“You have to keep breaking your heart until it opens.” I know. This statement sounds too cliché.
But just like a seed pod has to crack in order for new life to spring forth, so too must our heart crack a little in order to let in the light and air necessary for us to grow.
And yes, these are more terrible clichés that you’ve seen a million times via inspirational memes, but you know what? Sometimes clichés are created because they’re true.
So strap in, because I’ve got wisdom coming at you right from Metaphorville.
Most of us, when our hearts are broken for the first time, decide we’re not going to let it happen again and put up walls around our hearts to protect ourselves the next go round.
Any subsequent heartbreaks result in us reinforcing the wall until we’re operating a fully-functioning emotional fortress.
Problem is: making yourself an island does no one any good — primarily you.
The thing with developing calluses is that they protect us from pain, but they also keep us from feeling anything at all. And good God, what is the point of living with that?
That’s how we end up with so many loveless marriages that go on for decades because neither party wants to make themselves vulnerable. Gross.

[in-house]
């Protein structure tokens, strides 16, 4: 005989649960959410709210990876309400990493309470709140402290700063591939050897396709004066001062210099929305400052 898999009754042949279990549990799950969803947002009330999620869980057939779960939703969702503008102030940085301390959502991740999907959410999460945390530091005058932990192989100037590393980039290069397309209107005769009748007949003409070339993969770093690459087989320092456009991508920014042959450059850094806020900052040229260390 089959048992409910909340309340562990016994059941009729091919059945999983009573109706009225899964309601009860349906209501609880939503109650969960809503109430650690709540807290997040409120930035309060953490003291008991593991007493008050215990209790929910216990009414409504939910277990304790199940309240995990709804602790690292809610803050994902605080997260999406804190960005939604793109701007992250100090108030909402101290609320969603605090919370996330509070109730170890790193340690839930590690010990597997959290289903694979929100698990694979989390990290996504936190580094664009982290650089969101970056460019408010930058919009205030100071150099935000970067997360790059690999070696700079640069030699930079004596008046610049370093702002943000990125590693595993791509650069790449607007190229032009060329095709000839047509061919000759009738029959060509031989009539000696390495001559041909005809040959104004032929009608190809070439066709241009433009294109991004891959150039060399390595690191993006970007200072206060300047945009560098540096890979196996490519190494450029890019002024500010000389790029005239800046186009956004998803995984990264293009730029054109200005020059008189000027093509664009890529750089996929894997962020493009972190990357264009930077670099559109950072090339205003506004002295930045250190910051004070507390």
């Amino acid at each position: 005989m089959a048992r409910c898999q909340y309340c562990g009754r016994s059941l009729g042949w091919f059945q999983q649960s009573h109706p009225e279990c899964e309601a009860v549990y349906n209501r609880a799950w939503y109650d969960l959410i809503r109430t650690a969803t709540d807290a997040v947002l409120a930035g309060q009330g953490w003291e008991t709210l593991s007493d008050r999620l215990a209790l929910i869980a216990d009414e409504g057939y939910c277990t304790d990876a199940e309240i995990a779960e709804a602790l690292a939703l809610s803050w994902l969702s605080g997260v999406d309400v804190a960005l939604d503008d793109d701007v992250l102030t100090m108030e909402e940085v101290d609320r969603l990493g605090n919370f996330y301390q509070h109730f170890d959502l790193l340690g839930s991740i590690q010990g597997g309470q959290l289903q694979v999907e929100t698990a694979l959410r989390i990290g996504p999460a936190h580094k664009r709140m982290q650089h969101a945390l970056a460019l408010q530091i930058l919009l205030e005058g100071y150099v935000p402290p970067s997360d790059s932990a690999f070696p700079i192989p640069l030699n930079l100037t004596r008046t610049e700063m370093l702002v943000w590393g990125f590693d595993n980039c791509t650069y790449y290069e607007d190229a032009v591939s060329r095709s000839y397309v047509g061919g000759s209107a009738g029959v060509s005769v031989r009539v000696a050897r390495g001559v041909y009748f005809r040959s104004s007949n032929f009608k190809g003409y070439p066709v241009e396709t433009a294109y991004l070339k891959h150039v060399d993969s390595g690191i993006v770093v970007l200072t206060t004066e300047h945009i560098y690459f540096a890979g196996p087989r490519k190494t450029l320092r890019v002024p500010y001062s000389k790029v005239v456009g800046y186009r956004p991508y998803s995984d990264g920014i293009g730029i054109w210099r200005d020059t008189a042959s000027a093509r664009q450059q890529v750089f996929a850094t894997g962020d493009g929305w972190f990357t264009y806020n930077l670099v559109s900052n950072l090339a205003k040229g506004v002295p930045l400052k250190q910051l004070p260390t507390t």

When the great poet and love philosopher Rumi urged us to “Keep breaking your heart until it opens,” he didn’t mean you should go keep throwing yourself at the same lost cause relationship that crushed you in the past, nor did he intend for each of us to flit from one abusive jerk to the next in hopes that one would stick with us.
This quote is to be approached with moderation and delicateness, as with all matters of the heart.
You don’t become stronger or more independent when you let your heart become cold and closed off in the aftermath of heartbreak.
Taking that path is how you become a sociopath who emotionally stagnates in fear.
Regardless if you’re alone or not, is that unfeeling ice queen someone you’re going to be able to love when you look in the mirror?
It seems obvious, but you can’t make room in your heart for someone if you keep the door locked, and even though the first few people you give it to aren’t likely to stay forever, they call it “Heartbreak” instead of “HeartIrreparably-Damaged-And-Forever-Out-Of-Commission” for a reason.
The heart is a part of the body, and like a broken arm, it’ll heal itself to be even stronger if given some time. No need to take yourself out of the game entirely, just put some WD40 on your heart’s door hinges.
My point is, experiencing heartache doesn’t have to cause you to harden over time. In fact, heartbreak is good for you.
If you allow the process of repairing a shattered heart to give you perspective, it can, instead, give you deeper insight into how rare a luxury it is to truly surrender yourself to someone you love, and how valuable it will be when you finally find that person you can trust with your heart.
And with your firsthand knowledge about the delicate nature of vulnerability, you’ll be perfectly suited to protecting your partner’s heart, too. That kind of intimacy can’t be bought, but can certainly be earned.
Consider every heartache before making that your training grounds.